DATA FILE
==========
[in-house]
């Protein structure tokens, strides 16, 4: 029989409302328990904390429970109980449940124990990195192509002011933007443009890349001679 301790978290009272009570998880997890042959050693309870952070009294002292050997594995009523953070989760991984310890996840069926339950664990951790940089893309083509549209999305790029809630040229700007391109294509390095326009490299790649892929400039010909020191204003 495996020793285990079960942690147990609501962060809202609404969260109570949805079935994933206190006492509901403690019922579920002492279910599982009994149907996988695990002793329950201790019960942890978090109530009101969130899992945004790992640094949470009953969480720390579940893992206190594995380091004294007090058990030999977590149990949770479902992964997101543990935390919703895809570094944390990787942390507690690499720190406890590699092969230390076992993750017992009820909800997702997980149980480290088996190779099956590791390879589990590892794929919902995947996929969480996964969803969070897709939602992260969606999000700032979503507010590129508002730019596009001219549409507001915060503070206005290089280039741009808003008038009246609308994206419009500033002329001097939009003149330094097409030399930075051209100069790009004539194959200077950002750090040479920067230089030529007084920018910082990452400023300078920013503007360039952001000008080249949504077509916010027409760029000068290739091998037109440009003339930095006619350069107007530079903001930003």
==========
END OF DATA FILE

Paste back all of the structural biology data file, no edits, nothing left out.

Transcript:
[in-house]
């Protein structure tokens, strides 16, 4: 029989409302328990904390429970109980449940124990990195192509002011933007443009890349001679 301790978290009272009570998880997890042959050693309870952070009294002292050997594995009523953070989760991984310890996840069926339950664990951790940089893309083509549209999305790029809630040229700007391109294509390095326009490299790649892929400039010909020191204003 495996020793285990079960942690147990609501962060809202609404969260109570949805079935994933206190006492509901403690019922579920002492279910599982009994149907996988695990002793329950201790019960942890978090109530009101969130899992945004790992640094949470009953969480720390579940893992206190594995380091004294007090058990030999977590149990949770479902992964997101543990935390919703895809570094944390990787942390507690690499720190406890590699092969230390076992993750017992009820909800997702997980149980480290088996190779099956590791390879589990590892794929919902995947996929969480996964969803969070897709939602992260969606999000700032979503507010590129508002730019596009001219549409507001915060503070206005290089280039741009808003008038009246609308994206419009500033002329001097939009003149330094097409030399930075051209100069790009004539194959200077950002750090040479920067230089030529007084920018910082990452400023300078920013503007360039952001000008080249949504077509916010027409760029000068290739091998037109440009003339930095006619350069107007530079903001930003």